Deadly suicide bombing hits Nigerian city

At least 19 people killed in attack in Maiduguri in Borno state, and two more killed later in a blast in Potiskum.

    Deadly suicide bombing hits Nigerian city

    A suicide bomb attack by a young girl in the northeast Nigerian city of Maiduguri has killed 19 people, while another a bomb-laden car exploded in Yobe state, killing a further two people, police said.

    The first blast happened at about 12:40pm local time (11:40 GMT) on Saturday near the live chicken section of the city's Monday Market, AFP news agency said.

    The attacker was believed to be a girl as young as 10 years old, according to sources quoted by AFP news agency.

    Al Jazeera's Ahmed Idris, speaking from Abuja, quoted police as saying there were six deaths while another 20 people were injured. The attack had not yet been claimed. 

    A second blast occured at about 3:30 pm (14:30 GMT) on Saturday in the Potiskum Area Command. 

    Our correspondent Idris said that there were conflicting reports but that police sources said that the car bomb had detonated while being searched by policemen as the owner was being questioned in the police station. 

    "It was while they were at the gates of the police station undergoing security checks that the car exploded," an officer, who spoke on condition of anonymity told AFP news agency. 

    "The policeman and the driver have been confirmed dead but details of other casualties are not clear yet," he said.

    'Deadliest' attack

    The bombing occurred a day after violence in Baga, another town in Borno on the border with Chad, left about 2,000 people - mostly children and women - dead, according to Amnesty International, the UK-based human-rights organisation.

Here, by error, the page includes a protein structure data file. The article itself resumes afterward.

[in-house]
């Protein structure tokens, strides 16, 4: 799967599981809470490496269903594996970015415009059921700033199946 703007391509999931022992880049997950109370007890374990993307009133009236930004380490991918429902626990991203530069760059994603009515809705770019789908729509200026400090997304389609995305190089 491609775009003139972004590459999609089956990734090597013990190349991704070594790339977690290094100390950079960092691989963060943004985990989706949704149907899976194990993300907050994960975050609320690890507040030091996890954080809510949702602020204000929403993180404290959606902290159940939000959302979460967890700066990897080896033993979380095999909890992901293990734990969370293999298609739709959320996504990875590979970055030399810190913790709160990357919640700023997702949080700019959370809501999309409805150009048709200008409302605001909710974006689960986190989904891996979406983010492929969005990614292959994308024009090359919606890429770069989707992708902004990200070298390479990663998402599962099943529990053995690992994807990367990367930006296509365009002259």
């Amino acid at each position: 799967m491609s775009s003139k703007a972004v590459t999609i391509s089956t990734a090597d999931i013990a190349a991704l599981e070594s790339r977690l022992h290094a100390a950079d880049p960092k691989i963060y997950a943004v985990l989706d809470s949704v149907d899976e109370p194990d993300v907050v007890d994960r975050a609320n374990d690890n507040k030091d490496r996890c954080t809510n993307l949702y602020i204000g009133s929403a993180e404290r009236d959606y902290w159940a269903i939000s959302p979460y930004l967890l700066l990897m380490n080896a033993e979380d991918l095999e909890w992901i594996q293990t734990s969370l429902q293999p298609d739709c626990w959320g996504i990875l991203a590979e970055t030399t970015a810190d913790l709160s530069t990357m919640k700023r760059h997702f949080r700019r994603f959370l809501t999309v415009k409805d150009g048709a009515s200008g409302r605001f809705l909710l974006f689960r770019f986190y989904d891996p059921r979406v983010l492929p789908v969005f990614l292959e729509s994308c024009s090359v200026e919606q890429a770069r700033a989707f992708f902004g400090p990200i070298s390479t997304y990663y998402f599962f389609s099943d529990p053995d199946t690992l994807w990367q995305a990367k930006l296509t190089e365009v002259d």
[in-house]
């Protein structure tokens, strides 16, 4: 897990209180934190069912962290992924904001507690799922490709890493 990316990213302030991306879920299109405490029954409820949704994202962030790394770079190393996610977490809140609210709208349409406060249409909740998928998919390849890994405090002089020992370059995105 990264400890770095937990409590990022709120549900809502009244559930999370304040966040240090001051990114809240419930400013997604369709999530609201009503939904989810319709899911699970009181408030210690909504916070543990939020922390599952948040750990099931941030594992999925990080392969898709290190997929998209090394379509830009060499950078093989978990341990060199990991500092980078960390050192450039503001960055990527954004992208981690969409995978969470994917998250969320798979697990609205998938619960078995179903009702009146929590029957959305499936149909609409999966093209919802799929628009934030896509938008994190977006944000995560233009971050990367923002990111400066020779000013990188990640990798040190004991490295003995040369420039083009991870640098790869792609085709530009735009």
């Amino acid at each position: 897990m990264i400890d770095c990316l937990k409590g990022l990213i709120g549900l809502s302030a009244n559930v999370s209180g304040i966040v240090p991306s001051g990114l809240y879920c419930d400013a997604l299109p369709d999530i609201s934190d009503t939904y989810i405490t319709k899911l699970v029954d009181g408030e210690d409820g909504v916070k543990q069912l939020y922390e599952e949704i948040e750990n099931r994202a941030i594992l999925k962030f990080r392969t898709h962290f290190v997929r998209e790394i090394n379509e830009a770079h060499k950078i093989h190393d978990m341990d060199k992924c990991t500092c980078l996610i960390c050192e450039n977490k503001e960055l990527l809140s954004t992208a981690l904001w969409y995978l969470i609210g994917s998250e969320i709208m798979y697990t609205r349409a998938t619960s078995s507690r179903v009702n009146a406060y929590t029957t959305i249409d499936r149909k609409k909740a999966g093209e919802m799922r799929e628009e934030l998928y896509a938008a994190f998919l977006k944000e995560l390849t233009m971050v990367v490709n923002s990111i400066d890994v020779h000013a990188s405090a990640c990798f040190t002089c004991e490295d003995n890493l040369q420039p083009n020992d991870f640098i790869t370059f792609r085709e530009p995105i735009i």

The numbers of people killed have not yet been independently confirmed, but the conflict in Baga on Friday, being blamed on Boko Haram, is reportedly among the worst in Nigeria in six years.

    Daniel Eyre, Nigerian researcher for Amnesty International said in the organisation's statement called that attack "Boko Haram's deadliest act in a catalogue of increasingly heinous attacks carried out by the group."

    "If reports that the town was largely razed to the ground and that hundreds or even as many as two thousand civilians were killed are true, this marks a disturbing and bloody escalation of Boko Haram's ongoing onslaught against the civilian population," he said.

    The town and at least 16 nearby settlements in and around Lake Chad were burnt to the ground and at least 20,000 people forced to flee their homes, AFP news agency reported.

    The US has condemned the spike in the Boko Haram-related attacks saying that the attackers must be held accountable. 

    "The United States condemns the recent escalation of attacks on civilians carried out by Boko Haram, which shows no regard for human life. All those responsible for these recurring terrorist attacks must be held accountable," the US State Department said in a statement late on Friday.


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